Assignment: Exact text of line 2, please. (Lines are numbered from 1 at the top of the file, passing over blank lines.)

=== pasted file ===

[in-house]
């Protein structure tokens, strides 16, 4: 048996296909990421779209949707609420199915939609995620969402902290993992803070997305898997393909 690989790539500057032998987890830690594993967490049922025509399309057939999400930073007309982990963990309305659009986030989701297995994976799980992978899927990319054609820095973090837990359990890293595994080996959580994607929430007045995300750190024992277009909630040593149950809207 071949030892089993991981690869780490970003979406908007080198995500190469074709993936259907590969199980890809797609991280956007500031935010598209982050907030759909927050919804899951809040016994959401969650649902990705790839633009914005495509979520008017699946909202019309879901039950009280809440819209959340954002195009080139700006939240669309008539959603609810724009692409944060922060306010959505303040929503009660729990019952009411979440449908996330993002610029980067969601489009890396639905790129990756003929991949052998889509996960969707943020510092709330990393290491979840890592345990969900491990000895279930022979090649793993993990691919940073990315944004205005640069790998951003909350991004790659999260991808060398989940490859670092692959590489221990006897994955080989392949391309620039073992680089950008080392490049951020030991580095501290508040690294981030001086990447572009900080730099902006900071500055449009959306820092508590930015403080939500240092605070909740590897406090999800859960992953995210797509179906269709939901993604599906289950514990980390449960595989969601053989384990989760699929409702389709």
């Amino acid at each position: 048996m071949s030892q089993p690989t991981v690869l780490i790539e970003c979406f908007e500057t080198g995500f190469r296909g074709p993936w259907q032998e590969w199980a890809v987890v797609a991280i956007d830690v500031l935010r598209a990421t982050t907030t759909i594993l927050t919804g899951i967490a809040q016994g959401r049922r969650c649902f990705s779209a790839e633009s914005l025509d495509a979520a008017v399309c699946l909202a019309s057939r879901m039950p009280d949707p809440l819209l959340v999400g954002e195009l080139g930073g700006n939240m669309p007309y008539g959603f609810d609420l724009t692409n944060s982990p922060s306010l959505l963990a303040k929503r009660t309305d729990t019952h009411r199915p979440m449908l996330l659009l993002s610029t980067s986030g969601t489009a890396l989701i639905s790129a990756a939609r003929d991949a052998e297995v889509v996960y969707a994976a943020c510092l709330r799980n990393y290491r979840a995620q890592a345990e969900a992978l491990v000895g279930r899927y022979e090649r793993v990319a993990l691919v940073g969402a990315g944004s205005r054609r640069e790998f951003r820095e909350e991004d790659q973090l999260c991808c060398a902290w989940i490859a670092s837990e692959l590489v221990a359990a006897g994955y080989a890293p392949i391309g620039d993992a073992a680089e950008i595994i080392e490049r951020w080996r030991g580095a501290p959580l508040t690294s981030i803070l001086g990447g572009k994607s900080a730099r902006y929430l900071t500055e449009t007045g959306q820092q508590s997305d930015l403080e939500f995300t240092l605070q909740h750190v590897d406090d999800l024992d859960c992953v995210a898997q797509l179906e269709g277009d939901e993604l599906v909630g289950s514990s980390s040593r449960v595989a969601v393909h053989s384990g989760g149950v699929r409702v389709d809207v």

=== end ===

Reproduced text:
């Protein structure tokens, strides 16, 4: 048996296909990421779209949707609420199915939609995620969402902290993992803070997305898997393909 690989790539500057032998987890830690594993967490049922025509399309057939999400930073007309982990963990309305659009986030989701297995994976799980992978899927990319054609820095973090837990359990890293595994080996959580994607929430007045995300750190024992277009909630040593149950809207 071949030892089993991981690869780490970003979406908007080198995500190469074709993936259907590969199980890809797609991280956007500031935010598209982050907030759909927050919804899951809040016994959401969650649902990705790839633009914005495509979520008017699946909202019309879901039950009280809440819209959340954002195009080139700006939240669309008539959603609810724009692409944060922060306010959505303040929503009660729990019952009411979440449908996330993002610029980067969601489009890396639905790129990756003929991949052998889509996960969707943020510092709330990393290491979840890592345990969900491990000895279930022979090649793993993990691919940073990315944004205005640069790998951003909350991004790659999260991808060398989940490859670092692959590489221990006897994955080989392949391309620039073992680089950008080392490049951020030991580095501290508040690294981030001086990447572009900080730099902006900071500055449009959306820092508590930015403080939500240092605070909740590897406090999800859960992953995210797509179906269709939901993604599906289950514990980390449960595989969601053989384990989760699929409702389709």